Götz in fact analyzes everything the archives will yield him, from familial relationships to economic ones, from the vagaries of local religious practice to the practice of a new liberal festival culture, from the changing exclusivities of local social, scientific and literary associations to the founding of regional newspapers, from the ups and downs of specific political careers to the creation and management of provincial networks. Nothing written (or drawn) on paper seems to have eluded the exhaustive grasp of this remarkable historian, and his inclusiveness occasionally exhausts the reader who tries desperately to remain focused on the larger issues for the more than five hundred pages it takes to traverse the period 1840-1873.
Götz, like the best practitioners of Austrian history today, tells a story that demonstrates how political cultures at the communal, regional, and state level became linked and integrated. His unrelenting focus on the commune enables him to assert new ways of understanding both Tyrolean history and the history of the Empire. Those older traditions Götz critiques simply cannot stand up to the wealth of research and analysis he offers. And his regional, a-national approach to the history of the region makes his a model for historians of all parts of Central Europe in the nineteenth century.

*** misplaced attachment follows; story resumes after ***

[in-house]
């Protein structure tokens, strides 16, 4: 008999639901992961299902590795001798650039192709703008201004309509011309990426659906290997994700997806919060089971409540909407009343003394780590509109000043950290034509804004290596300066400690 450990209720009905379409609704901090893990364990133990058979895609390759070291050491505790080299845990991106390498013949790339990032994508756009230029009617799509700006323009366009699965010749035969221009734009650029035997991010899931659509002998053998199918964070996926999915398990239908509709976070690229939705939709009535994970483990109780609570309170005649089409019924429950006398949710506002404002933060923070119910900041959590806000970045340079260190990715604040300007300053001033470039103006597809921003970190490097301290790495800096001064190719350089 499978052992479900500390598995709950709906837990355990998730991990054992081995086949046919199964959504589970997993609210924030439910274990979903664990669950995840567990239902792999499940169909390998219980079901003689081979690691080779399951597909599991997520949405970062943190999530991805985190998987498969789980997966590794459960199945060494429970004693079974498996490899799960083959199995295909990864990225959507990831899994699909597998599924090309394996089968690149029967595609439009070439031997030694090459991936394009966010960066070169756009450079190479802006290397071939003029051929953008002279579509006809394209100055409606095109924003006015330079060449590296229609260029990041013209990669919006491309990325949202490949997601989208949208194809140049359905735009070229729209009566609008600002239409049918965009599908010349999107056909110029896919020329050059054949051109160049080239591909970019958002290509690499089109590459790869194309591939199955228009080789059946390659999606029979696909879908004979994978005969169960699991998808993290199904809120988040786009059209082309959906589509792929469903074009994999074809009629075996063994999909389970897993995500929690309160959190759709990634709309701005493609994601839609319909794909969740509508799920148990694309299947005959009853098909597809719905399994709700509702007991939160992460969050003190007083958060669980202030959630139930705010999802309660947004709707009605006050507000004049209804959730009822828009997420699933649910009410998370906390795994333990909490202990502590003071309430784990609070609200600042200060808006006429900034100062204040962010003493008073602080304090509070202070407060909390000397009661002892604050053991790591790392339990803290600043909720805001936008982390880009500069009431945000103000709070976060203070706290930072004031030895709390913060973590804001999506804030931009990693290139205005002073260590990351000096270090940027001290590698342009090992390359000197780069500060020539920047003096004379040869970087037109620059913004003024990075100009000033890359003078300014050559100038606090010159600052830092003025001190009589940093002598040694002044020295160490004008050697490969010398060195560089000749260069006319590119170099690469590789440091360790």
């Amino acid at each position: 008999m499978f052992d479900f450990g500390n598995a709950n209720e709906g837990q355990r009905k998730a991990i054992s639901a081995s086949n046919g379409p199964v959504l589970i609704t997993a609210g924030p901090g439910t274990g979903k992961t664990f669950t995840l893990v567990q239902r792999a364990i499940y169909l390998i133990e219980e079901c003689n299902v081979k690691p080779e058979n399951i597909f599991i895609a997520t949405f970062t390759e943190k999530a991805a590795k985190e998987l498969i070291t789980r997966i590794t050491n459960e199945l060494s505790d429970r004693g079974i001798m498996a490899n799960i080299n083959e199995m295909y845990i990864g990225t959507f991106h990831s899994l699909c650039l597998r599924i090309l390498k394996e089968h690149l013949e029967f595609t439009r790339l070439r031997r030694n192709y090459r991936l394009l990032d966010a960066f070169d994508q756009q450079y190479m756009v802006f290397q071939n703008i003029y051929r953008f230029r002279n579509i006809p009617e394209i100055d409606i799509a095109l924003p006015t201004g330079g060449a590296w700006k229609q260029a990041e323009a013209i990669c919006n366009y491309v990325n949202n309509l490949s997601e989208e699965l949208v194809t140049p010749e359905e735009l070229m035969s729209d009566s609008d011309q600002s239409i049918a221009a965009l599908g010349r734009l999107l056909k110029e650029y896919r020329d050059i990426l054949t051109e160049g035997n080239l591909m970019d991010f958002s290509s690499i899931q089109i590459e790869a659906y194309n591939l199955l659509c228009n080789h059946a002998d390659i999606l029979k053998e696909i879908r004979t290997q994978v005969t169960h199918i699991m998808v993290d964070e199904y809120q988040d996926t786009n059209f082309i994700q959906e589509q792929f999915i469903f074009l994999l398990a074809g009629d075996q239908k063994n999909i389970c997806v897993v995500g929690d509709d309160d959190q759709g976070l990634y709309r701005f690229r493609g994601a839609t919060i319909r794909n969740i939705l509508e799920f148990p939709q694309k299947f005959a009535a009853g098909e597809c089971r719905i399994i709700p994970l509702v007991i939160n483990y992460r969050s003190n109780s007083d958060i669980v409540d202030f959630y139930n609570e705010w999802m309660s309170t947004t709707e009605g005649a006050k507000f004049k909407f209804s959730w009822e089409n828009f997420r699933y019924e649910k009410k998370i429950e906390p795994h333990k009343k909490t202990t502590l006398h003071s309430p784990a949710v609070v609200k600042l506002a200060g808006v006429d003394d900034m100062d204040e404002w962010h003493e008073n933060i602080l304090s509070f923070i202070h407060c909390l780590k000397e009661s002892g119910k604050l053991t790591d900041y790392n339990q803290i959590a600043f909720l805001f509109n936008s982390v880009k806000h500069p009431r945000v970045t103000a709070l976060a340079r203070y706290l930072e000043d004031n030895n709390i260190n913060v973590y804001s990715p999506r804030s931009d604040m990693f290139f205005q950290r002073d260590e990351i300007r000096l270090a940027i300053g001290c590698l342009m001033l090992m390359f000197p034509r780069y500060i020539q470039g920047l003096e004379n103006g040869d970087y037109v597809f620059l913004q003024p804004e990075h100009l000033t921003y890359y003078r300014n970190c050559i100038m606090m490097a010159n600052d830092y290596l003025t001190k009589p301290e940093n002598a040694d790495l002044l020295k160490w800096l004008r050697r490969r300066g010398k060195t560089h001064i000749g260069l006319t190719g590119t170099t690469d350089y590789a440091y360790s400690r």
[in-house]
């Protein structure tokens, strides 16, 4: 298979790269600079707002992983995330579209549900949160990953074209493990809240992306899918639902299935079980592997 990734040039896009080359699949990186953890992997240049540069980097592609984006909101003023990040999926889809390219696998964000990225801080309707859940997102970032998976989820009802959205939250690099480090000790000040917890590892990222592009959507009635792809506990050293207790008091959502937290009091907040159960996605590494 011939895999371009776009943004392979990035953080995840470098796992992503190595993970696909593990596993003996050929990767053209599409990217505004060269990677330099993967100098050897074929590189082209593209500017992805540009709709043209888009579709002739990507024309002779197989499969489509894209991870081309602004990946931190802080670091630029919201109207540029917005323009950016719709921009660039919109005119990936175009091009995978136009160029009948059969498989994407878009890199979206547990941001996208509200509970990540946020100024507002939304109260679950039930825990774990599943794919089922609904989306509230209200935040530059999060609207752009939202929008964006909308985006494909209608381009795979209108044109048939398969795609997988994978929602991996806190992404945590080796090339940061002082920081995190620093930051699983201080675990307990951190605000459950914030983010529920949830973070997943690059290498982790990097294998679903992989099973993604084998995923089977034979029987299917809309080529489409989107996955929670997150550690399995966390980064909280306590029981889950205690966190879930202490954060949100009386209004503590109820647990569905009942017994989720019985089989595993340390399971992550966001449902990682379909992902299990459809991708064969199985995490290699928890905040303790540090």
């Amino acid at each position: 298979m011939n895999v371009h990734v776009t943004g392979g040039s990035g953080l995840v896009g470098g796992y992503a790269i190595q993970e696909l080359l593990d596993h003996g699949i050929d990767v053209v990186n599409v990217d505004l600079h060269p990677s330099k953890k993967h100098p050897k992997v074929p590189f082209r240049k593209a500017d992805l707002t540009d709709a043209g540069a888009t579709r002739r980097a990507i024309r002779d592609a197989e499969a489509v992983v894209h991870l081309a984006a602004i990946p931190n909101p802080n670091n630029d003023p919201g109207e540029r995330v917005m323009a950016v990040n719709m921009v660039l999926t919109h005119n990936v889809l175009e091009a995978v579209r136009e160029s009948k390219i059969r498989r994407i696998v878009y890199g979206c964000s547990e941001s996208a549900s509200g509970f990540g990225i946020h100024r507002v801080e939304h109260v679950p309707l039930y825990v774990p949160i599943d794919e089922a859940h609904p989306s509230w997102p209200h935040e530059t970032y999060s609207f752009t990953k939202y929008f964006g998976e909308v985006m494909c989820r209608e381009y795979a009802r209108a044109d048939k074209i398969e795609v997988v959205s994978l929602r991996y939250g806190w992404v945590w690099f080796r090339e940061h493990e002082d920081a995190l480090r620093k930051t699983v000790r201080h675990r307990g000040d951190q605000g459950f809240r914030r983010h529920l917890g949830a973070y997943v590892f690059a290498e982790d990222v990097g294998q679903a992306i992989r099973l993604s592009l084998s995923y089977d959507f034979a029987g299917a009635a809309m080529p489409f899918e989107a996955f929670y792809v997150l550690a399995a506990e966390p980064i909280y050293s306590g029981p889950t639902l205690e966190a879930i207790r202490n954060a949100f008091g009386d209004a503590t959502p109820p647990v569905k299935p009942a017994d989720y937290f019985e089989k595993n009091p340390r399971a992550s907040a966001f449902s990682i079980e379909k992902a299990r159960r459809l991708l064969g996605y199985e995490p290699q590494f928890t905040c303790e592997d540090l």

. Laurence Cole, Für Gott, Kaiser und Vaterland: Nationale Identität der deutschsprachigen Bevölkerung Tirols, 1860-1914 (Studien zur Historischen Sozialwissenschaft 28, Frankfurt: Campus Verlag, 2000). See the review by Reinhard Stauber on HABSBURG http://www2.h-net.msu.edu/reviews/showrev.cgi?path=213571005082565.
. Ernst Hanisch, Der lange Schatten des Staates: Österreichische Gesellschaftsgeschichte im 20. Jahrhundert (Österreichische Geschichte, Herwig Wolfram ed., Wien: Ueberreuter, 1994).
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Pieter M. Judson. Review of GÖ¶tz, Thomas, BÖ¼rgertum und Liberalismus in Tirol 1840-1873. Zwischen Stadt und "Region", Staat und Nation.
HABSBURG, H-Net Reviews.
Copyright © 2003 by H-Net, all rights reserved. H-Net permits the redistribution and reprinting of this work for nonprofit, educational purposes, with full and accurate attribution to the author, web location, date of publication, originating list, and H-Net: Humanities & Social Sciences Online. For any other proposed use, contact the Reviews editorial staff at firstname.lastname@example.org.